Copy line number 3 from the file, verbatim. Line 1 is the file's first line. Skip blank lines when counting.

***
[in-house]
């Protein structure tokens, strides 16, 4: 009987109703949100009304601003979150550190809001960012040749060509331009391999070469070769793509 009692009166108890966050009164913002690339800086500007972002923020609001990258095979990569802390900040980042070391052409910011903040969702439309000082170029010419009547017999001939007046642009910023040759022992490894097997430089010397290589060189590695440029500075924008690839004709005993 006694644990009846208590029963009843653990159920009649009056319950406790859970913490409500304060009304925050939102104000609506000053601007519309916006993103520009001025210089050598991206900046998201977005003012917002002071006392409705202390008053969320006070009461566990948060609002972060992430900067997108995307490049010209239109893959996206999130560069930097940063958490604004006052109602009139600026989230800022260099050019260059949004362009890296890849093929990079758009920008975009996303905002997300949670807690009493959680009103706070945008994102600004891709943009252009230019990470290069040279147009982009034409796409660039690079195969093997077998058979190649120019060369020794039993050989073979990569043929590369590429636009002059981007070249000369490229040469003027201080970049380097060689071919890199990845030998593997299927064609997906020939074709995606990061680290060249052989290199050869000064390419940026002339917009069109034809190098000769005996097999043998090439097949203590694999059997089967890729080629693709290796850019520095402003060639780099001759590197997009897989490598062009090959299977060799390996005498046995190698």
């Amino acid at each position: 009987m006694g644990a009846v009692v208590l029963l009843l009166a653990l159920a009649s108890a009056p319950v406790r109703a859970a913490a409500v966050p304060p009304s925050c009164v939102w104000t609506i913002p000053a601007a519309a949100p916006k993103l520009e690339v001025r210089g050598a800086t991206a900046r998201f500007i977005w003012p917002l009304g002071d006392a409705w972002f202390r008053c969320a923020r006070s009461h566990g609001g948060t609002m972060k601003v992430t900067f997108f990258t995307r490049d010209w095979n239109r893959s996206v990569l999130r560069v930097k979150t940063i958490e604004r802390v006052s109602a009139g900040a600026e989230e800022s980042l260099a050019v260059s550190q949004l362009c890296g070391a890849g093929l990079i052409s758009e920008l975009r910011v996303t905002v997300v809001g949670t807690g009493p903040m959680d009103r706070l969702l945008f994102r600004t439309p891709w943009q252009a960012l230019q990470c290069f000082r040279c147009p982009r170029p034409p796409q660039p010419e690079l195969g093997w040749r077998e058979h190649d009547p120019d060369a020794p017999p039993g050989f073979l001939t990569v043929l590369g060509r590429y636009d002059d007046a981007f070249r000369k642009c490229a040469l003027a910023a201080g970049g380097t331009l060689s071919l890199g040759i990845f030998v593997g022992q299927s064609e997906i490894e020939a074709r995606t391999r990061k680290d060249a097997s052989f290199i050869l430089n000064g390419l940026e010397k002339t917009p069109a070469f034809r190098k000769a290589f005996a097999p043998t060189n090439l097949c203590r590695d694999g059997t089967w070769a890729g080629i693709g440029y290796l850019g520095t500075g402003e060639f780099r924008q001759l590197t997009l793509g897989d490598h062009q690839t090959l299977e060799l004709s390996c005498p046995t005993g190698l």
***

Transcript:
């Amino acid at each position: 009987m006694g644990a009846v009692v208590l029963l009843l009166a653990l159920a009649s108890a009056p319950v406790r109703a859970a913490a409500v966050p304060p009304s925050c009164v939102w104000t609506i913002p000053a601007a519309a949100p916006k993103l520009e690339v001025r210089g050598a800086t991206a900046r998201f500007i977005w003012p917002l009304g002071d006392a409705w972002f202390r008053c969320a923020r006070s009461h566990g609001g948060t609002m972060k601003v992430t900067f997108f990258t995307r490049d010209w095979n239109r893959s996206v990569l999130r560069v930097k979150t940063i958490e604004r802390v006052s109602a009139g900040a600026e989230e800022s980042l260099a050019v260059s550190q949004l362009c890296g070391a890849g093929l990079i052409s758009e920008l975009r910011v996303t905002v997300v809001g949670t807690g009493p903040m959680d009103r706070l969702l945008f994102r600004t439309p891709w943009q252009a960012l230019q990470c290069f000082r040279c147009p982009r170029p034409p796409q660039p010419e690079l195969g093997w040749r077998e058979h190649d009547p120019d060369a020794p017999p039993g050989f073979l001939t990569v043929l590369g060509r590429y636009d002059d007046a981007f070249r000369k642009c490229a040469l003027a910023a201080g970049g380097t331009l060689s071919l890199g040759i990845f030998v593997g022992q299927s064609e997906i490894e020939a074709r995606t391999r990061k680290d060249a097997s052989f290199i050869l430089n000064g390419l940026e010397k002339t917009p069109a070469f034809r190098k000769a290589f005996a097999p043998t060189n090439l097949c203590r590695d694999g059997t089967w070769a890729g080629i693709g440029y290796l850019g520095t500075g402003e060639f780099r924008q001759l590197t997009l793509g897989d490598h062009q690839t090959l299977e060799l004709s390996c005498p046995t005993g190698l």